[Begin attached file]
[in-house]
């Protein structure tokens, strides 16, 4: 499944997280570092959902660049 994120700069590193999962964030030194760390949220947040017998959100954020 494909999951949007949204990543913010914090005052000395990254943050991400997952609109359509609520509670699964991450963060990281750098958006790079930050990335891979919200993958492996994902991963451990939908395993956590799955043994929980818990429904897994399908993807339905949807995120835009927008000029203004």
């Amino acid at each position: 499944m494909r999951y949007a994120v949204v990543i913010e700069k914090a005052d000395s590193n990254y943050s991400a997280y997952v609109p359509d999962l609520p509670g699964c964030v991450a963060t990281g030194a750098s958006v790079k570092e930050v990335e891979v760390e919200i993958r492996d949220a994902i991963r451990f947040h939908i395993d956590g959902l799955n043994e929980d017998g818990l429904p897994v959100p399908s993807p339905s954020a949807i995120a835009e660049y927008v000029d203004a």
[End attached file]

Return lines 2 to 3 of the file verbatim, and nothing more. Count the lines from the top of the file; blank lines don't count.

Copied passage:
């Protein structure tokens, strides 16, 4: 499944997280570092959902660049 994120700069590193999962964030030194760390949220947040017998959100954020 494909999951949007949204990543913010914090005052000395990254943050991400997952609109359509609520509670699964991450963060990281750098958006790079930050990335891979919200993958492996994902991963451990939908395993956590799955043994929980818990429904897994399908993807339905949807995120835009927008000029203004």
């Amino acid at each position: 499944m494909r999951y949007a994120v949204v990543i913010e700069k914090a005052d000395s590193n990254y943050s991400a997280y997952v609109p359509d999962l609520p509670g699964c964030v991450a963060t990281g030194a750098s958006v790079k570092e930050v990335e891979v760390e919200i993958r492996d949220a994902i991963r451990f947040h939908i395993d956590g959902l799955n043994e929980d017998g818990l429904p897994v959100p399908s993807p339905s954020a949807i995120a835009e660049y927008v000029d203004a």